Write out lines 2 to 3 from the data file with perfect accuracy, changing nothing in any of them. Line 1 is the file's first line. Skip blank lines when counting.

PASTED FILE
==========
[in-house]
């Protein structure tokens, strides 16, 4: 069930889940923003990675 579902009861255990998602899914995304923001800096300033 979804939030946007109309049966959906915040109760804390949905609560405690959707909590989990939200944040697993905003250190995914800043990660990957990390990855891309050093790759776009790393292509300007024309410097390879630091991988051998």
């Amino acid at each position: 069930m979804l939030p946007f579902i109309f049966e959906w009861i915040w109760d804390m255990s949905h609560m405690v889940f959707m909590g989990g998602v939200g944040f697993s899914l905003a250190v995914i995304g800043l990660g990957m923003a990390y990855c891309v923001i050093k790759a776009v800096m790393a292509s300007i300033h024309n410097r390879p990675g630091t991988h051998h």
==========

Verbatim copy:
């Protein structure tokens, strides 16, 4: 069930889940923003990675 579902009861255990998602899914995304923001800096300033 979804939030946007109309049966959906915040109760804390949905609560405690959707909590989990939200944040697993905003250190995914800043990660990957990390990855891309050093790759776009790393292509300007024309410097390879630091991988051998």
């Amino acid at each position: 069930m979804l939030p946007f579902i109309f049966e959906w009861i915040w109760d804390m255990s949905h609560m405690v889940f959707m909590g989990g998602v939200g944040f697993s899914l905003a250190v995914i995304g800043l990660g990957m923003a990390y990855c891309v923001i050093k790759a776009v800096m790393a292509s300007i300033h024309n410097r390879p990675g630091t991988h051998h």